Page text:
Sunday 19 November 2017

Pope's body is exhumed from crypt ahead of beatification

Pope John Paul II receiving
the papal scarf during his enthronement ceremony. Photo: Getty Images
Pope John Paul II receiving the papal scarf during his enthronement ceremony. Photo: Getty Images
The coffin of Pope John Paul II is exhumed yesterday ahead of his beatification tomorrow. Photo: Reuters

John Cooney and Philip Pullella in Rome

Pope John Paul's coffin was exhumed yesterday ahead of his beatification as tens of thousands of people began arriving in Rome for one of the biggest events since his funeral in 2005.

The Vatican said the coffin was removed from the crypts below St Peter's Basilica while top Vatican officials and some of the late Pope's closest aides looked on and prayed.

The wooden coffin will be placed in front of the main altar of St Peter's Basilica. After tomorrow's Beatification Mass, it will remain in that spot and the basilica will remain open until all visitors who want to view it have done so.

It will then be moved to a new crypt under an altar in a side chapel near Michelangelo's statue of the Pieta. The marble slab that covered his first burial place will be sent to Poland.

Ireland's two cardinals arrived in Rome last night to take part in tomorrow's beatification.

After the marriage of Prince William and Kate Middleton yesterday, Cardinal Sean Brady flew directly to Rome from London. Cardinal Desmond Connell, the retired Archbishop of Dublin, also arrived in Rome last night and joined Cardinal Brady at the Pontifical Irish College, where they will be staying while attending the three-day event.

The two Irish cardinals will take part at the Mass in St Peter's Square, which will begin at 10am Irish time. Also participating at the Mass will be the Bishop of Cork and Ross, Dr John Buckley.

Sainthood

As the Vatican prepares to move the late Pontiff one step closer to sainthood, Rome has been caught up with beatification fever.

Large television towers are being erected along Via Della Conciliazione, the boulevard leading from the Tiber to the Vatican.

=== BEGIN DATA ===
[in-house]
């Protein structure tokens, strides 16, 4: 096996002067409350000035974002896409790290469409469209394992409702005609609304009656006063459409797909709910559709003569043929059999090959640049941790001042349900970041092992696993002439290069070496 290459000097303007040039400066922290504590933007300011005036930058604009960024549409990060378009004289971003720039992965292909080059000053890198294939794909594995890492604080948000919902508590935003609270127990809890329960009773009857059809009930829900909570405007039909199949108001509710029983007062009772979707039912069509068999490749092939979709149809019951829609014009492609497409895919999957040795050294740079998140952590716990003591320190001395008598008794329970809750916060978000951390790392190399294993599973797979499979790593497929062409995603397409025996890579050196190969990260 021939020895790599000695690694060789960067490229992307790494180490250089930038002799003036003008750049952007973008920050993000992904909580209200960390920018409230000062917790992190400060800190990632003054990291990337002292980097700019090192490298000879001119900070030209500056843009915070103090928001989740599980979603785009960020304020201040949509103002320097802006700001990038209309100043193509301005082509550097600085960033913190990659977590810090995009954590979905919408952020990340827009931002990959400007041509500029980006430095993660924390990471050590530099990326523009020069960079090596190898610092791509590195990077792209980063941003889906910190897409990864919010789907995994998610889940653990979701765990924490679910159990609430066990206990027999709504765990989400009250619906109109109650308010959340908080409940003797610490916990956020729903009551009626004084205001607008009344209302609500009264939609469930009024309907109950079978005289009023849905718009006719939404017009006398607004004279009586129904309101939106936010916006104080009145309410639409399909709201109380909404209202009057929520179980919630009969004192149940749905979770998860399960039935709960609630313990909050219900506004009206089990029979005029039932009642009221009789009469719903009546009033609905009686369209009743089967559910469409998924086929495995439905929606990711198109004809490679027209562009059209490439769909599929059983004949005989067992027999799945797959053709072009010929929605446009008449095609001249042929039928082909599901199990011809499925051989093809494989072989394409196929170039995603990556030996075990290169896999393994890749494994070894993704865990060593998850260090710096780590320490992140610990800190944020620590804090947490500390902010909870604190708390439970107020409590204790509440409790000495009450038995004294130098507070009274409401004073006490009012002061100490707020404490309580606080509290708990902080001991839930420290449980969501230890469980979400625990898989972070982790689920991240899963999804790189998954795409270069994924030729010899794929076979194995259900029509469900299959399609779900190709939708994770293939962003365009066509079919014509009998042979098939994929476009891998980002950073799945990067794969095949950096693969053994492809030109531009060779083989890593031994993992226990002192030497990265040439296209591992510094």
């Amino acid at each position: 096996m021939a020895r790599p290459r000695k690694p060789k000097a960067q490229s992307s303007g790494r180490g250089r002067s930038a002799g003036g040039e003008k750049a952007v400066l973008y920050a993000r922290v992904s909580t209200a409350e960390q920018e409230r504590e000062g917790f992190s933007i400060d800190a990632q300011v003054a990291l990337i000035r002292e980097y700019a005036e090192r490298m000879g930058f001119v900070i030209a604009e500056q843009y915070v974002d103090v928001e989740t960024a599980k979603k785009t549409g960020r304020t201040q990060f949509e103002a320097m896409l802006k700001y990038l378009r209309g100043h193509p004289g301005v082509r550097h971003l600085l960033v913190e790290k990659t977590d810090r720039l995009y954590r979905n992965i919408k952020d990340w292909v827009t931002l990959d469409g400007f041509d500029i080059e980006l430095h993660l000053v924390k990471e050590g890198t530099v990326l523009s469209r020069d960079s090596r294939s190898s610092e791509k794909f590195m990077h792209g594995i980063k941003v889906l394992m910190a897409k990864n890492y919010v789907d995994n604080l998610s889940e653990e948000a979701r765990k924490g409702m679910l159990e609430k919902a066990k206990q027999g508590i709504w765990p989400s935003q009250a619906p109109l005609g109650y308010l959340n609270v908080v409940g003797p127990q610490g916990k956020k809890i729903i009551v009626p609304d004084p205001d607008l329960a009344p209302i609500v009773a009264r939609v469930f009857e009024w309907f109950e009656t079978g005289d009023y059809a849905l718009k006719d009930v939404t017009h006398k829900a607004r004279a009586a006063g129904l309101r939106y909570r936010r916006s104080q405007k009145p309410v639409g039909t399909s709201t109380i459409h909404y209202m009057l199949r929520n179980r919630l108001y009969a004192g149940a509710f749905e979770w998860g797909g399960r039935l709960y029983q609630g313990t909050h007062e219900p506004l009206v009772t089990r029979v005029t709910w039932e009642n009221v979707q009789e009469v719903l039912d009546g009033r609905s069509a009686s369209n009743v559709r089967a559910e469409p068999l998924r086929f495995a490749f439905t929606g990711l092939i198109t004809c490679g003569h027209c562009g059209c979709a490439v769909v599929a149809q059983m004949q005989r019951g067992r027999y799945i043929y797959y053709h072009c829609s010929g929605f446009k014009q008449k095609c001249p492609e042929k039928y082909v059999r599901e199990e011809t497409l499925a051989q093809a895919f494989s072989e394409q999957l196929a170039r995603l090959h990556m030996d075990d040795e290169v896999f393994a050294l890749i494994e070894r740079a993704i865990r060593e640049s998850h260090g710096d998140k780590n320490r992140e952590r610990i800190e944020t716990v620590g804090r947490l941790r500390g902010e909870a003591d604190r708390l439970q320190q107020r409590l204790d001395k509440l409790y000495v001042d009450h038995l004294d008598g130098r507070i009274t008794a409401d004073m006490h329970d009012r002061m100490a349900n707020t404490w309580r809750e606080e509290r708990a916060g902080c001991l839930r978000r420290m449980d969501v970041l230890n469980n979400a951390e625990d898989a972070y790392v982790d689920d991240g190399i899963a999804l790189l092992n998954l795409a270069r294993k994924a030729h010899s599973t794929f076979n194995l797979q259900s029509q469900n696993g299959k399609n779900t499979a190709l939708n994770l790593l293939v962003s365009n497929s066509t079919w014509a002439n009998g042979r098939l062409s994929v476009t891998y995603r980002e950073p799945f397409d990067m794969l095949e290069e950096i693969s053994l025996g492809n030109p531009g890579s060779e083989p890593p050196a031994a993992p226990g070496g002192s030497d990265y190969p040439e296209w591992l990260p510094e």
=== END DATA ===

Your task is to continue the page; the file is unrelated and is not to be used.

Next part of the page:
At least several hundred thousand people are expected at the Mass in St Peter's Square, when John Paul's successor Pope Benedict XVI will pronounce a Latin formula declaring one of the most popular popes in history a "blessed" of the church.

At least 16 heads of state and 87 official delegations from around the world will attend the beatification.

The Vatican has deemed that the otherwise inexplicable cure of a French nun, Marie Simon-Pierre Normand, who was suffering from Parkinson's disease, was due to John Paul's intercession with God to perform a miracle, thus permitting the beatification to go ahead.

Another miracle will have to be attributed to John Paul's intercession after the beatification in order for him to be declared a saint.

The late Pope is being beatified on the day the church celebrates the Feast of Divine Mercy, which this year falls on May 1, and is the most important feast in the communist world. The coincidence is ironic, given that many believe the former Pope played a key role in the fall of communism in Eastern Europe.

Beatification-related activities will begin in Rome's Circus Maximus, the sprawling oval used by the ancient Romans for chariot races, where an all-night prayer vigil will be held.

John Paul's beatification has set a new speed record for modern times, taking place six years and one month after his death on April 2, 2005.

Meanwhile, in Dublin, Archbishop Diarmuid Martin will say a special Mass in St Mary's Pro Cathedral at 6.30pm tomorrow to mark the beatification ceremony in Rome.

Irish Independent

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